Uncurbed enthusiasm

Veteran "Curb Your Enthusiasm" director Bob Weide talks about bringing his prickly brand of humor to the big screen with "How to Lose Friends and Alienate People."

Topics: HBO, Curb Your Enthusiasm, Movies,

Uncurbed enthusiasm

The former “Curb Your Enthusiasm” director and executive producer Robert B. Weide was casually flipping through his Buster Keaton and Little Rascals laserdiscs, kept in the hallway closet of his English cottage-style home. “I just bought a new laserdisc player on eBay,” Weide announced, charmingly unfazed by the extinction of the medium. In his home office, beyond a living room lined with comedian biographies and signed lithographs made by author Kurt Vonnegut, a large video-editing workstation sits below a Japanese Woody Allen poster, a photo of Weide with Vonnegut and a one-sheet for Weide’s 1998 Oscar-nominated Lenny Bruce documentary, “Swear to Tell The Truth.”


Weide, 49, is a thin man with closely cropped dark hair, a neatly trimmed salt-and-pepper beard, and a focused set of brown eyes, protected behind black rectangular glasses. He grew up in Southern California, watching comedy from the Marx Brothers through “Annie Hall,” which may account for his somewhat New Yorkerish vibe. “People are shocked when I tell them I grew up out here,” he said. “There’s a Lenny Bruce bit — ‘If you’re from New York you’re Jewish, even if you’re not Jewish. And if you’re from the Midwest you’re not Jewish, even if you’re Jewish.’” Weide is the kind of genuine man, less common in Hollywood by the second, who lacks slickness, excessive amounts of aggression, the desire to show off, cut corners and name-drop — all issues broached in his feature directing debut, out this week, called “How to Lose Friends and Alienate People.”





The comedy stars “Shaun of the Dead” sensation Simon Pegg in a loose interpretation of former Vanity Fair writer Toby Young, who published a now-infamous 2001 roman à clef with the same title about screwing up in the celebrity-filled world of glossy magazine journalism. It’s Weide’s first major project since leaving “Curb” after its fifth season, and as a cringe-inducing tale of a smart but abrasive misfit bumbling his way through the glamorous media high life, it’s perhaps not an unusual choice after Weide spent years framing a fictionalized Larry David’s misadventures in a post-”Seinfeld” Los Angeles.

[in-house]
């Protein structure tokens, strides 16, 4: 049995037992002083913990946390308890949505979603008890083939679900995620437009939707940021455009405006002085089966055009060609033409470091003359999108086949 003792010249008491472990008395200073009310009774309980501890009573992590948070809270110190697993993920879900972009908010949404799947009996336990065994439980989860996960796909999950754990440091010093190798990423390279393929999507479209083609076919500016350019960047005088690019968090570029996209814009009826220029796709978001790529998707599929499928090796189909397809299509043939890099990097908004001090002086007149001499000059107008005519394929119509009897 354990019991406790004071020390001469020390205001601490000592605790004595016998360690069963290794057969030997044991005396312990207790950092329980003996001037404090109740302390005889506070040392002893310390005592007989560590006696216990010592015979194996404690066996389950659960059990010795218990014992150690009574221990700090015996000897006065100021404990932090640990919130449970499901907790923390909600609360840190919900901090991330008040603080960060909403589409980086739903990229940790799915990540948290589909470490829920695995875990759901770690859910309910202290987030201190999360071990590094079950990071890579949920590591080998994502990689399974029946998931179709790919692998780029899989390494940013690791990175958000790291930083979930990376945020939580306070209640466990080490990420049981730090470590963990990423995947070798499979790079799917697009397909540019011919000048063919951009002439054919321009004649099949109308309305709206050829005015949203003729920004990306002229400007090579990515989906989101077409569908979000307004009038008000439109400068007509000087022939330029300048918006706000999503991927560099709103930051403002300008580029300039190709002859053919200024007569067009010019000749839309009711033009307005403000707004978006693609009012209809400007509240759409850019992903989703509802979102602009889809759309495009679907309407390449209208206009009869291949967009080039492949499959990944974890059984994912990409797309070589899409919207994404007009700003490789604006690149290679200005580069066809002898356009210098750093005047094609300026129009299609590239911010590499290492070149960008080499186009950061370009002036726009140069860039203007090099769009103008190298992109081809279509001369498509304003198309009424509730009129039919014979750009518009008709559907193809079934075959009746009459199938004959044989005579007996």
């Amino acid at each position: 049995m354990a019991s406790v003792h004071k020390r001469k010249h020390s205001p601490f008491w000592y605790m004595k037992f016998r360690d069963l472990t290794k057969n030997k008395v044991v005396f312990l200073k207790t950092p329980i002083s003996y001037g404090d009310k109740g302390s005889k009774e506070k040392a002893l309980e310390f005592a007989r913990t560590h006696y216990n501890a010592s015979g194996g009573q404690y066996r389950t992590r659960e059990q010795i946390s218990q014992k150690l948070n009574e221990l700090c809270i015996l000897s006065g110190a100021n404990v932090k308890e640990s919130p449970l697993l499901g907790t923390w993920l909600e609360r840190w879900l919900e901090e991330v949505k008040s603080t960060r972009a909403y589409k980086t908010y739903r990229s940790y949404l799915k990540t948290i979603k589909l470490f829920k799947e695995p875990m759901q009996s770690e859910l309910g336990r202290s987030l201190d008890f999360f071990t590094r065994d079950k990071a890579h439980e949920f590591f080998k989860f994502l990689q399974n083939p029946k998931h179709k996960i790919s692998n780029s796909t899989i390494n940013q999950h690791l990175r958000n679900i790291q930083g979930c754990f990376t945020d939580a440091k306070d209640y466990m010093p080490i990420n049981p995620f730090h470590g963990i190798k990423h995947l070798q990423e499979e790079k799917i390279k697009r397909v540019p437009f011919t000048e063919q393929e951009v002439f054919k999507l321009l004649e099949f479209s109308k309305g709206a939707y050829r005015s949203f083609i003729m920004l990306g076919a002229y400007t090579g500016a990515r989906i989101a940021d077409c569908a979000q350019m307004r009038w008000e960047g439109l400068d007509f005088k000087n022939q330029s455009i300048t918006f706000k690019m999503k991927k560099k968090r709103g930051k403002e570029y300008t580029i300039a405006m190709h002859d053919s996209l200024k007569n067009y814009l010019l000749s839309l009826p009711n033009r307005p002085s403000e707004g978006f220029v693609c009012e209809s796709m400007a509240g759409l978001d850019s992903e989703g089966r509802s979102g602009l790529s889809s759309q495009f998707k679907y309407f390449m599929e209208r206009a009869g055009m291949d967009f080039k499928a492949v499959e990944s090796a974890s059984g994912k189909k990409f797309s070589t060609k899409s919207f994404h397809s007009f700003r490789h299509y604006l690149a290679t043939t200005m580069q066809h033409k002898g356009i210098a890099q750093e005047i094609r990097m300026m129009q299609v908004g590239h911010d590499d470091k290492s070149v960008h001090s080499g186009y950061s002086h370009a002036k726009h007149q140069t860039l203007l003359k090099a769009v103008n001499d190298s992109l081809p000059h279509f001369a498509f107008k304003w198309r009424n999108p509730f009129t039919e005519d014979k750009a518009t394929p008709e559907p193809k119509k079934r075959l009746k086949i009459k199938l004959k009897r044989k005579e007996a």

Ten years ago this month, Larry David asked Weide to direct the first “Curb” mockumentary, which spurred along the hit series. Weide met David in 1983, while working as the director of development for Charles Joffe, the comedy impresario, who first encouraged Woody Allen to write and direct his films and, with partner Jack Rollins, steered the careers of historic comedians from Lenny Bruce to David Letterman.




In the eary ’80s, within three months of leaving the University of Southern California, where Weide had been rejected by the film school three times (a fact he proudly announced in his first Emmy acceptance speech, in 1986), the 20-year-old director was working as a runner for Joffe and producing a Marx Brothers documentary. “The Marx Brothers in a Nutshell,” narrated by Gene Kelly and including footage wrangled with Joffe’s help, soon became one of PBS’s highest-rated programs. Throughout the following years, Weide made more comedian documentaries — including films about Mort Sahl, W.C. Fields and, of course, Lenny Bruce, whose mother Weide eulogized at her 1997 funeral. He was soon known in the industry for his comedy scholarship and his love for telling truthful stories of inconoclasts’ lives.